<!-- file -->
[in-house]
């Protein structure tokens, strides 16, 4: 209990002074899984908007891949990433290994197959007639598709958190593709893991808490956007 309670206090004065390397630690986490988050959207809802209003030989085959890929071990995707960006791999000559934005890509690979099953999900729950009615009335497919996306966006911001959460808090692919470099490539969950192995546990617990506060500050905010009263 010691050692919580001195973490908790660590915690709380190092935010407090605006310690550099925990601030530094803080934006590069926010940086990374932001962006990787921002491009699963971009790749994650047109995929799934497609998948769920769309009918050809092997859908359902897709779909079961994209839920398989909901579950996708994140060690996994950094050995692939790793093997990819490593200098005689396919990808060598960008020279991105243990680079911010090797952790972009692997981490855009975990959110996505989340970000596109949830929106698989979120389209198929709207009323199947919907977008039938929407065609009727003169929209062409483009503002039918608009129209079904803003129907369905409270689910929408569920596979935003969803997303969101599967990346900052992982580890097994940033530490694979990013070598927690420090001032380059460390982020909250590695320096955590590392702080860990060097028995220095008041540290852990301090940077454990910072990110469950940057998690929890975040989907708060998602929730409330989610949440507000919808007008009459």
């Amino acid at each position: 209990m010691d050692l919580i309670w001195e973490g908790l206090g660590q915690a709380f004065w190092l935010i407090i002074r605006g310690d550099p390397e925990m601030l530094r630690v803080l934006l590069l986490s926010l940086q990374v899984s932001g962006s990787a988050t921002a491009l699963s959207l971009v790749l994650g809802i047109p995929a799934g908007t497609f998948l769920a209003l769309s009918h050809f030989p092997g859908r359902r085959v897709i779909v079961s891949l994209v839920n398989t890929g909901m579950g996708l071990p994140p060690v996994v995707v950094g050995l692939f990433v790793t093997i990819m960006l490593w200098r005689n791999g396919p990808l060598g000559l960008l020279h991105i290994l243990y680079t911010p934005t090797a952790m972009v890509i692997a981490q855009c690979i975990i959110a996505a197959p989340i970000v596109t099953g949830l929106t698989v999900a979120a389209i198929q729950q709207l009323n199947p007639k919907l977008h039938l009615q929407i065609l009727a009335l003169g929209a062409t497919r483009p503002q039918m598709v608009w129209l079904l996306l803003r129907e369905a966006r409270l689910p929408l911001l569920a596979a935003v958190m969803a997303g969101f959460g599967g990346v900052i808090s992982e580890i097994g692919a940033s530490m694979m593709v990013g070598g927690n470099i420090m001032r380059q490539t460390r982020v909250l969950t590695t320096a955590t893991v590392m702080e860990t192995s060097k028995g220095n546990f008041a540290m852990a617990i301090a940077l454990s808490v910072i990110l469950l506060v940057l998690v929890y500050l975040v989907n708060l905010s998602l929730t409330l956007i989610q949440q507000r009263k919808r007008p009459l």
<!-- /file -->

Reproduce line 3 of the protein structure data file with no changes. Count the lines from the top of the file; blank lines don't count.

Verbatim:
């Amino acid at each position: 209990m010691d050692l919580i309670w001195e973490g908790l206090g660590q915690a709380f004065w190092l935010i407090i002074r605006g310690d550099p390397e925990m601030l530094r630690v803080l934006l590069l986490s926010l940086q990374v899984s932001g962006s990787a988050t921002a491009l699963s959207l971009v790749l994650g809802i047109p995929a799934g908007t497609f998948l769920a209003l769309s009918h050809f030989p092997g859908r359902r085959v897709i779909v079961s891949l994209v839920n398989t890929g909901m579950g996708l071990p994140p060690v996994v995707v950094g050995l692939f990433v790793t093997i990819m960006l490593w200098r005689n791999g396919p990808l060598g000559l960008l020279h991105i290994l243990y680079t911010p934005t090797a952790m972009v890509i692997a981490q855009c690979i975990i959110a996505a197959p989340i970000v596109t099953g949830l929106t698989v999900a979120a389209i198929q729950q709207l009323n199947p007639k919907l977008h039938l009615q929407i065609l009727a009335l003169g929209a062409t497919r483009p503002q039918m598709v608009w129209l079904l996306l803003r129907e369905a966006r409270l689910p929408l911001l569920a596979a935003v958190m969803a997303g969101f959460g599967g990346v900052i808090s992982e580890i097994g692919a940033s530490m694979m593709v990013g070598g927690n470099i420090m001032r380059q490539t460390r982020v909250l969950t590695t320096a955590t893991v590392m702080e860990t192995s060097k028995g220095n546990f008041a540290m852990a617990i301090a940077l454990s808490v910072i990110l469950l506060v940057l998690v929890y500050l975040v989907n708060l905010s998602l929730t409330l956007i989610q949440q507000r009263k919808r007008p009459l």